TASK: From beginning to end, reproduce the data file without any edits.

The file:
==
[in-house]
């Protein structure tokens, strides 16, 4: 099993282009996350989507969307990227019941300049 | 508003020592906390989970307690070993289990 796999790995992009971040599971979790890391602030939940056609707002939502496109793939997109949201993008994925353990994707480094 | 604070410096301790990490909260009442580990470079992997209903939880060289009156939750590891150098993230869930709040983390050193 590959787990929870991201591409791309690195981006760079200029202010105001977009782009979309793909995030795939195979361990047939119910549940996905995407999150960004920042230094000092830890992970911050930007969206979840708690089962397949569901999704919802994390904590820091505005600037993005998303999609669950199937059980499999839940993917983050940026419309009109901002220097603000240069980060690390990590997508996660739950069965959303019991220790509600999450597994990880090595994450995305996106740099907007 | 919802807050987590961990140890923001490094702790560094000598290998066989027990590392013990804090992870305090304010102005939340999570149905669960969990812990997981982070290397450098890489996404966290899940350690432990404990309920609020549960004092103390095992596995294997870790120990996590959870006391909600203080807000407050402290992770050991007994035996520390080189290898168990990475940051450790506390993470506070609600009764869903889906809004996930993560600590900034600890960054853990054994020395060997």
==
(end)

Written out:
[in-house]
């Protein structure tokens, strides 16, 4: 099993282009996350989507969307990227019941300049 | 508003020592906390989970307690070993289990 796999790995992009971040599971979790890391602030939940056609707002939502496109793939997109949201993008994925353990994707480094 | 604070410096301790990490909260009442580990470079992997209903939880060289009156939750590891150098993230869930709040983390050193 590959787990929870991201591409791309690195981006760079200029202010105001977009782009979309793909995030795939195979361990047939119910549940996905995407999150960004920042230094000092830890992970911050930007969206979840708690089962397949569901999704919802994390904590820091505005600037993005998303999609669950199937059980499999839940993917983050940026419309009109901002220097603000240069980060690390990590997508996660739950069965959303019991220790509600999450597994990880090595994450995305996106740099907007 | 919802807050987590961990140890923001490094702790560094000598290998066989027990590392013990804090992870305090304010102005939340999570149905669960969990812990997981982070290397450098890489996404966290899940350690432990404990309920609020549960004092103390095992596995294997870790120990996590959870006391909600203080807000407050402290992770050991007994035996520390080189290898168990990475940051450790506390993470506070609600009764869903889906809004996930993560600590900034600890960054853990054994020395060997």